The Tropical Pumpkin originated in tropical South or Central America, possibly Peru or Mexico, and is now widely distributed throughout the tropics.
Tropical Pumpkins are eaten in a variety of ways—raw, boiled, fried, baked, mashed, steamed, stuff, dried, or used in pies. Young fruits can be pickled, and the seeds are eaten raw or roasted. The flowers, leaves, and young stems are eaten as a green vegetable or added to soup.
Plant seeds 1-2 cm (0.5-1 in) deep, 3-4 seeds per hill. Space hills approximately 1.5-2.0 m (4.5-6 ft) apart. In most soil situations, the vines need to be fertilized only at planting time. Tropical Pumpkins have been successfully interplanted with avocado and grapefruit. The vines will grow widely spreading along the surface of the ground, rooting at nodes, or they may be grown on trellises or other supports. They have a strong tendency to climb on upright objects, clambering over other plants, or growing up tree trunks and limbs. Leaves on older fruiting branches die back but younger branches will continue the growth of the plant. The separate male and female yellow flowers produce nectar at maturity; attracting honeybee pollinators.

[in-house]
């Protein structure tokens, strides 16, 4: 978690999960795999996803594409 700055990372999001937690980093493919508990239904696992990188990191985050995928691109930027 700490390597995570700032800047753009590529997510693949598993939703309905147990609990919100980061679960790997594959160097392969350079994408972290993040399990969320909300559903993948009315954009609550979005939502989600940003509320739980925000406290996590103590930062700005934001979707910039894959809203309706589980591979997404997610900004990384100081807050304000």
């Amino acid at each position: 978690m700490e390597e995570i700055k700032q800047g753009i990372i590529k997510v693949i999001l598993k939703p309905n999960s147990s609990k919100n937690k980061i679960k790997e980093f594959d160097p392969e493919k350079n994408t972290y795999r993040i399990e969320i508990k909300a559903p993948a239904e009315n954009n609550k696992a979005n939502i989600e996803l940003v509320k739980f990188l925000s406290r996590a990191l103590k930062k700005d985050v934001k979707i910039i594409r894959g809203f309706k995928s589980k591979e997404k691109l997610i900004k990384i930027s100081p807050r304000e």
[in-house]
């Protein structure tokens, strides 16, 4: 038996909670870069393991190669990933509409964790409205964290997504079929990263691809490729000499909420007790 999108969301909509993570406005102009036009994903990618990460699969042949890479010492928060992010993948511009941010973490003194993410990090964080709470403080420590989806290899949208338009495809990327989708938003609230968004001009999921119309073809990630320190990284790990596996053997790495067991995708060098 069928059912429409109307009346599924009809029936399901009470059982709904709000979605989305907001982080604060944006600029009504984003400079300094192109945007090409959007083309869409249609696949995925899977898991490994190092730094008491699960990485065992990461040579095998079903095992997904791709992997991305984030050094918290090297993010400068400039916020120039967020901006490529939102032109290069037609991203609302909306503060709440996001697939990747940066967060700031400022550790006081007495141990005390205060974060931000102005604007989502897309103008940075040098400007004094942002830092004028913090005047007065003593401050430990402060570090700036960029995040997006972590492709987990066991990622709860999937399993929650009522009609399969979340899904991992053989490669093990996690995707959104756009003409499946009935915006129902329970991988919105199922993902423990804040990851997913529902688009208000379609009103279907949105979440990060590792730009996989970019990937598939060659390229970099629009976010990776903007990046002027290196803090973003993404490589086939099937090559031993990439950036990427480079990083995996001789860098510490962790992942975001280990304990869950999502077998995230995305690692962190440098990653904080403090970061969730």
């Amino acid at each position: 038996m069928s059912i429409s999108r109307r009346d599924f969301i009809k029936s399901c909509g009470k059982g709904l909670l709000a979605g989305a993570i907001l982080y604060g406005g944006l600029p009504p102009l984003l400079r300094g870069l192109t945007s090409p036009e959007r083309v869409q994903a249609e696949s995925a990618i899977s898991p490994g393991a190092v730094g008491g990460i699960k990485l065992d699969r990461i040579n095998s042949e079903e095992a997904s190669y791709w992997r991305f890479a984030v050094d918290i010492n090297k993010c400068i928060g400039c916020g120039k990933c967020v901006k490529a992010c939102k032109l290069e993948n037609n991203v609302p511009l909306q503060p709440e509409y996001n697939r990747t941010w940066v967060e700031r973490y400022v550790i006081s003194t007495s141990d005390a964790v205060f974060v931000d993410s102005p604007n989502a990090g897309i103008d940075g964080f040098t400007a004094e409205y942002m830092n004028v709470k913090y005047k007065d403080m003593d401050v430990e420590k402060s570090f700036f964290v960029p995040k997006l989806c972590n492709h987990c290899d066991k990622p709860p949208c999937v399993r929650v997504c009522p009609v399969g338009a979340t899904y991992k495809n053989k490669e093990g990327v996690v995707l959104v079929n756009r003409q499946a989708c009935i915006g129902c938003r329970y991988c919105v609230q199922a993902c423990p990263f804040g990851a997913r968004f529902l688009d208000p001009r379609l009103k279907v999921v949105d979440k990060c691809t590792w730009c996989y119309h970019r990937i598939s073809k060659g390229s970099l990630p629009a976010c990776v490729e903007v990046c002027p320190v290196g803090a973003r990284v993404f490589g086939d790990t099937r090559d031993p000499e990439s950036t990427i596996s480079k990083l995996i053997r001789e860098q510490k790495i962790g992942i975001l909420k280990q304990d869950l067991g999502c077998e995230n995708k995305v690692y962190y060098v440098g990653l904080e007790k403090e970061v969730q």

Usually a color change in the fruit indicates maturity. As cross-pollination is common, for pure seed production plants of different varieties must be isolated by 0.8 km (1/2 mile), or plants must be hand-pollinated following standard cucurbit seed production techniques. .
Tropical Pumpkins are resistant to many of the diseases and insects that plague other pumpkins and squashes in hot, humid weather.
Whole Tropical Pumpkins have been roasted in burning coals of wood fires. A recommended cooking method is oven baking cut open fruits, from which seeds have been removed and butter and brown sugar has been added. Some chefs add only butter with salt and pepper before baking. Tropical Pumpkin fruits can be saved by cutting them into strips and drying them. The dried Tropical Pumpkin is later ground into a meal for baking bread. Young green fruits, from which the flowers have just fallen, may be cooked, mashed, seasoned, and eaten as a vegetable. Male flowers also may be eaten; they are dipped in batter and fried.